Linguistic analysis of the Semitic family breaks it up into 4 groups,
1. Northern Peripheral Group (Akkadian) which appeared in Mesopotamia
circa 3,100 BCE.
2. Northern Central Group (Canaanite) which appeared to have
in the early Bronze Age 3300-3000 Early Canaanite period.
3. Southern Central Group (Arabic, Sabian etc) which is probably the
last of the four languages to develop.
4. Southern Peripheral Group (eg Ethiopic Geez etc).
Linguistic methods, which attempt to measure degrees of differences
between related languages by comparing a list of basic vocabulary
items, indicate that the first group to separate from the Common
Semitic ancestral language was Akkadian (Northern Peripheral group,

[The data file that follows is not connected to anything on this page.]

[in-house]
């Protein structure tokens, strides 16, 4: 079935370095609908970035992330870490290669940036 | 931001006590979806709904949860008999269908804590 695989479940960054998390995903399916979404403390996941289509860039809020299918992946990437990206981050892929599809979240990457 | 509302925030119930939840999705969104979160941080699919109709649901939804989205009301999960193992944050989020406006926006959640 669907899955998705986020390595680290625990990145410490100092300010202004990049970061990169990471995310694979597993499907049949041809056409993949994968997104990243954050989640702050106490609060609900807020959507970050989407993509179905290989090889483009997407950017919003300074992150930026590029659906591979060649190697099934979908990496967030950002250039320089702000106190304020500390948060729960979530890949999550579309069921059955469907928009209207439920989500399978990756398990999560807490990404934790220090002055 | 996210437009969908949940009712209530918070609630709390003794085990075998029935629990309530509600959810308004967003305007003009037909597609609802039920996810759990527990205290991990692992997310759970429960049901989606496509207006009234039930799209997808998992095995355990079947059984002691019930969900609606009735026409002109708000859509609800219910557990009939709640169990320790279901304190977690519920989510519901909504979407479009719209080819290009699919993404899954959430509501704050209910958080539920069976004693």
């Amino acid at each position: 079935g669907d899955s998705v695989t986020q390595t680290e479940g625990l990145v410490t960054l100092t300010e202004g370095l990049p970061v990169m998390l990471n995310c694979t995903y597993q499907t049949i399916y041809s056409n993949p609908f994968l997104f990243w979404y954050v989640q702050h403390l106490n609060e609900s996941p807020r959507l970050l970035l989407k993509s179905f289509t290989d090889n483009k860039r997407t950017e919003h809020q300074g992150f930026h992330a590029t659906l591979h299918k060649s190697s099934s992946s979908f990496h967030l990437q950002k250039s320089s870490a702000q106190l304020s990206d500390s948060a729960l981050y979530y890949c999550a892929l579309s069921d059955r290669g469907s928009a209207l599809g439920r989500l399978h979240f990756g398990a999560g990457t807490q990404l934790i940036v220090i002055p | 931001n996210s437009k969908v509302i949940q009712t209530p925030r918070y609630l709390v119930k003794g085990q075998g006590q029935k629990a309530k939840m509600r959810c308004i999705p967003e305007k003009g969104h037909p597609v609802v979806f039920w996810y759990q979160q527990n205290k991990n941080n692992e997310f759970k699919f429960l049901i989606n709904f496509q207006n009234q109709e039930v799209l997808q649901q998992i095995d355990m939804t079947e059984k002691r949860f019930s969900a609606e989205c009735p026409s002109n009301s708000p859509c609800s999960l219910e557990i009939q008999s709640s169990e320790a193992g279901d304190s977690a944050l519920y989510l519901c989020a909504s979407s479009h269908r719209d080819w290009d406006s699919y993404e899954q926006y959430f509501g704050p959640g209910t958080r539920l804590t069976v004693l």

3300 BC) and the second was the Southern Peripheral group (second
of 3rd millennium BC). The Northern Central group had contacts for
a long time with the Southern Central languages, and linguistic
division within the North Central group is dated at the beginning or
middle of the 2nd millennium BC.
Now this would mean that prior to 3,300 BCE we are talking of
Proto-Semitic languages. And we are suggesting that the Urheimat of
Semitic is somewhere netween the Northern Central and the Southern
Now I suggest we look at cultures in this region. The dominant
culture in this region from 4300-3300 BCE was the Chalcolithic
Ghassulian Culture. On our linguistic evidence this culture was
proto-Semitic. It is confined to Southern Palestine. The northern
cultures that exited at this period, Halafian, Hassuna, Samara and